The more you know about possible irregularities in the material going into a product, the more control measures you can develop to counter the variable qualities of that material.
Raw material variability is a fact of life for many production potters. While high quality, consistent materials can be obtained from suppliers that cater to pottery makers, such materials are not widely available in all areas. In some cases, high-quality materials cost more than their lower-grade counterparts, making them difficult to justify for artists and small pottery producers. Fireclay, for instance, which is frequently used by potters, is a refractory, coarse-particle-size clay that can contain carbonaceous materials such as lignite, peat and coal, as well as other tramp materials. It can also contain silica, iron and manganese particles, and the latter two metallic oxides can deform and disrupt the surfaces of fired glazes, appearing as brown or black blemishes. All of these “bad” qualities can be refined out of the fireclay, but for the vast majority of fireclay users—steel mills, casting foundries and brick manufacturers—the clay works well in their products in its unrefined form. Since potters represent less than 1⁄10% of the raw material market in the U.S., it does not make economic sense for mines or raw material processors to refine a product for such a small market share.
The same principle also applies to many other materials used in making and decorating pottery. In essence, “You get what you pay for.” It therefore often falls to the potter to understand the potential irregularities in their raw materials, know how to recognize them, and know how to compensate for them in body and glaze formulations.
Clear glazes can appear semi-opaque, depending on the particle size of the raw materials. For example, a coarser mesh whiting used in the above glaze has caused bubbles that block the transmission of light. The larger particle size whiting does not melt as completely as a smaller particle size whiting, which will produce a clear, transparent glaze.
Clays can range in particle size from 100 microns to 0.1 micron, so an important aspect of any clay or raw material is its particle size distribution—what percentages of the particles are fine, medium or coarse. At some point in the mining or processing stages, the particle size distribution of a clay or raw material can “shift” or change radically. While such changes are infrequent, the results when they do occur can considerably alter the finished ware. For example, if a ball clay is used in a clay body formula, and a shipment of ball clay comes through with a higher percentage of “fine” particles, excessive shrinkage or cracking can occur in the drying or firing stages of the ware.
Particle size can also be crucial in determining how a glaze applies to the ware and how it eventually fires on the ware. For example, whiting, a calcium carbonate, acts as a secondary flux in high temperature glazes. Since whiting is a generic name for a raw material that is produced in several different mesh sizes, and all of the types look deceptively like white powders, using a different type of whiting or obtaining it from a different supplier can alter the fired glaze. A smaller particle size raw material can cause increased melting in a glaze due to the greater surface area of the material coming into contact with the heat work of the kiln, while a higher percentage of coarse particles can cause the glaze to settle or sink in the glaze bucket. Clear, transparent glazes can also appear semi-opaque or white due to high percentages of large particle material that have not gone into a complete melt.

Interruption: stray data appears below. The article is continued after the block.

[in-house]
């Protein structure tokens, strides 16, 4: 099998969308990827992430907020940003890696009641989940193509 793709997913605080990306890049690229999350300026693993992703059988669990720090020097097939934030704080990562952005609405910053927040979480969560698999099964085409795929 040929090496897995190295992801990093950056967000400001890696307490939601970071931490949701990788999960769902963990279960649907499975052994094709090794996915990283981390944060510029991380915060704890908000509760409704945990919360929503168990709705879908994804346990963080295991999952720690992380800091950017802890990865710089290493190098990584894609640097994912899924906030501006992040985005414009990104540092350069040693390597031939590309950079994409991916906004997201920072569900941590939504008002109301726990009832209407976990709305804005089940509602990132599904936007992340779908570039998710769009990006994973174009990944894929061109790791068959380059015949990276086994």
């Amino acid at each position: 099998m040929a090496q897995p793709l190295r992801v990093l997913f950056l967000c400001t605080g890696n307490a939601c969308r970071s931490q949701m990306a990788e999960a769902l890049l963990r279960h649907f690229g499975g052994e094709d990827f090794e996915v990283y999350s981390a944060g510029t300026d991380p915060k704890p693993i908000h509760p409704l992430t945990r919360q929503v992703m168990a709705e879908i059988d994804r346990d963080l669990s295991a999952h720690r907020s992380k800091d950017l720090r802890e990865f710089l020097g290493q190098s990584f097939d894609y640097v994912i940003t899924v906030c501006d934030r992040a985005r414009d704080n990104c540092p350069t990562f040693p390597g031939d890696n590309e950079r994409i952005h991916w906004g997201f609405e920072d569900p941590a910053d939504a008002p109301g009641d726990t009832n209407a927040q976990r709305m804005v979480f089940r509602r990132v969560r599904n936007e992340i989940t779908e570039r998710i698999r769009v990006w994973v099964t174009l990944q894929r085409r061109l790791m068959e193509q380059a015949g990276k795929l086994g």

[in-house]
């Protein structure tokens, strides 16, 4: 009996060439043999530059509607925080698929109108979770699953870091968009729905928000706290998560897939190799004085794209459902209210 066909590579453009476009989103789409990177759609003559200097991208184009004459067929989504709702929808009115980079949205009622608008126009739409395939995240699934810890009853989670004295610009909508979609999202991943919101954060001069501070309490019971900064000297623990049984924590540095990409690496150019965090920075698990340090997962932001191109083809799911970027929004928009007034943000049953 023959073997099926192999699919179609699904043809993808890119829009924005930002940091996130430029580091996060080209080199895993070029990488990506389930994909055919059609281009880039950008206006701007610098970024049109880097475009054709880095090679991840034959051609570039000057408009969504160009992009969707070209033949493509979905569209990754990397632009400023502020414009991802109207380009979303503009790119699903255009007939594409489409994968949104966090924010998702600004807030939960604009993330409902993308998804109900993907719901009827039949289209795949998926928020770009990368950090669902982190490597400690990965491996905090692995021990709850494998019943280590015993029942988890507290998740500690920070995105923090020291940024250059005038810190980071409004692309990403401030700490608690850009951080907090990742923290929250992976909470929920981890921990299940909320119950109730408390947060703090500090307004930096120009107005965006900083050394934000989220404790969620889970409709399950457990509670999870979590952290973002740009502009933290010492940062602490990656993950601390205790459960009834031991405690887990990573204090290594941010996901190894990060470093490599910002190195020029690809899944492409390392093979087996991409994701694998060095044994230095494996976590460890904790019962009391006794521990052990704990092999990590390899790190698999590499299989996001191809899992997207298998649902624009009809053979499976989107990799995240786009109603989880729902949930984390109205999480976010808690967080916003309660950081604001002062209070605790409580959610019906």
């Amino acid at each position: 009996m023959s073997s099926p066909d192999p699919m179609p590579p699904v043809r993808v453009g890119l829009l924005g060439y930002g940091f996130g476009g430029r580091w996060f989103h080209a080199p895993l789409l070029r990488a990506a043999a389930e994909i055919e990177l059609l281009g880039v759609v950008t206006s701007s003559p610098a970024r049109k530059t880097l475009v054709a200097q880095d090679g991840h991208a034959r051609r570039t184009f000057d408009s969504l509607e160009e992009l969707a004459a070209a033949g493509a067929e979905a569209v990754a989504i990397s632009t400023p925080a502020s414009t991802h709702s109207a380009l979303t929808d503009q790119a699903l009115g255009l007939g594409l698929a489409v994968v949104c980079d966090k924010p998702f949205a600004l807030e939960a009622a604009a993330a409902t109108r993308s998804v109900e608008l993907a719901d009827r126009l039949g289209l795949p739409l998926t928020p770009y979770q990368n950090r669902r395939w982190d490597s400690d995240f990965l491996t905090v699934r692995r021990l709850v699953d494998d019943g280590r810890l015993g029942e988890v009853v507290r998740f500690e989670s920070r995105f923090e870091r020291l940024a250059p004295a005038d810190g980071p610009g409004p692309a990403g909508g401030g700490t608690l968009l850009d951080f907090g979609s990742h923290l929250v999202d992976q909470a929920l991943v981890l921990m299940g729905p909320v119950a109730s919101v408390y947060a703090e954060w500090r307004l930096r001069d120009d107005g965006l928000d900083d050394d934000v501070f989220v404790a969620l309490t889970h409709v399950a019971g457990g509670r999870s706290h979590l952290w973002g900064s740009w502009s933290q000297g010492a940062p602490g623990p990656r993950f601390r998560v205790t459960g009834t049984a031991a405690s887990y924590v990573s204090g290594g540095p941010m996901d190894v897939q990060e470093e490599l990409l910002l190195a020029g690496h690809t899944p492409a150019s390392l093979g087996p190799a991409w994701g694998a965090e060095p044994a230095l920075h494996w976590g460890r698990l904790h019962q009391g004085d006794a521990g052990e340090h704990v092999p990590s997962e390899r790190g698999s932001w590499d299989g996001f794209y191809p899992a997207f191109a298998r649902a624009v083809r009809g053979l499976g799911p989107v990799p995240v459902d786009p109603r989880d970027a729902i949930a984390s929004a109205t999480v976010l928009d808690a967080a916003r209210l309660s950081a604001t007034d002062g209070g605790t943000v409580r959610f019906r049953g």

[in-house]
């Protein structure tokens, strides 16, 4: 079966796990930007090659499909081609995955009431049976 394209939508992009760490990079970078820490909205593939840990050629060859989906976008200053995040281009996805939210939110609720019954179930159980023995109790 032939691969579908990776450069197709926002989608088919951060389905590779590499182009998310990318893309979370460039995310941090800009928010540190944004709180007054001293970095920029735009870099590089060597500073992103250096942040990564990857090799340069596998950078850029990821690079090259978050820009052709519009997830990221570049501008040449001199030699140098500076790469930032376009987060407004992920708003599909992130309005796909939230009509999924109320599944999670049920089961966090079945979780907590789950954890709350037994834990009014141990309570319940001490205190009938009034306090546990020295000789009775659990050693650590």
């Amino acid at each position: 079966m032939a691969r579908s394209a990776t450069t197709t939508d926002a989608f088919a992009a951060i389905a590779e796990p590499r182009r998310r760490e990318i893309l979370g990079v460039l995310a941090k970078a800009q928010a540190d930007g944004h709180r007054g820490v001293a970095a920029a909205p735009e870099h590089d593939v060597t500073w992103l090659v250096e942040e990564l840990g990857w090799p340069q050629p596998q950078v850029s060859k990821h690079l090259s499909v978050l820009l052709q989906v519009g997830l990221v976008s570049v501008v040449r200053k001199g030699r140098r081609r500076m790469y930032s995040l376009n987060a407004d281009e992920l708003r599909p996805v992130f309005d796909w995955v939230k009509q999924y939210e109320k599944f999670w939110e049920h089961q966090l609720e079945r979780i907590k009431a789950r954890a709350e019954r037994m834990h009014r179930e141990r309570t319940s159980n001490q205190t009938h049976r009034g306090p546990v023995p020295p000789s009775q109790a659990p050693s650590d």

Keep in mind that all clays and raw materials look like white, off-white or colored powders, and it is impossible to visually determine particle size with the naked eye. When ordering raw materials from a ceramic supplier, always specify the exact mesh size to ensure a consistent result. Particle size can also be tested regularly and charted on a graph to provide a “fingerprint” of an individual material or clay. This type of testing is often carried out at the mine. Potters who do not have the resources to test their clays for particle size can usually obtain this information from a typical data sheet provided by the mine or their ceramic supplier.
The chemical composition of a ceramic raw material or clay influences the material’s handling characteristics, forming qualities, fired texture and color. Higher than normal amounts of silica (fine grained quartz) found in clay can cause quartz inversion cracking in clay bodies if they are heated or cooled too fast in the 1063F region. In clay bodies fired over cone 8 (2280F), any quartz present in the clay body starts to change to cristobalite. If enough cristobalite develops in the clay body, it can go through a cristobalite inversion and cause cracking if the body is cooled too quickly in the 392F region.1
All of these events can be magnified if the chemical composition of the clay has changed from one clay bag to the next.
Factors that can radically change a glaze are associated with the loss on ignition (weight loss after burning off a certain component) of raw materials. Chemical water plays the largest component, with carbon and sulfates contributing to lesser percentages of loss on ignition. Excessive shrinkage of high mechanical or chemical water concentrations found in raw materials such as Gerstley borate, borax and colemanite can cause the raw glaze to fly off the pot and onto kiln shelves during the first part of the kiln firing. Such a violent reaction is more likely to happen if the kiln is heated too quickly from 212 to 1100F.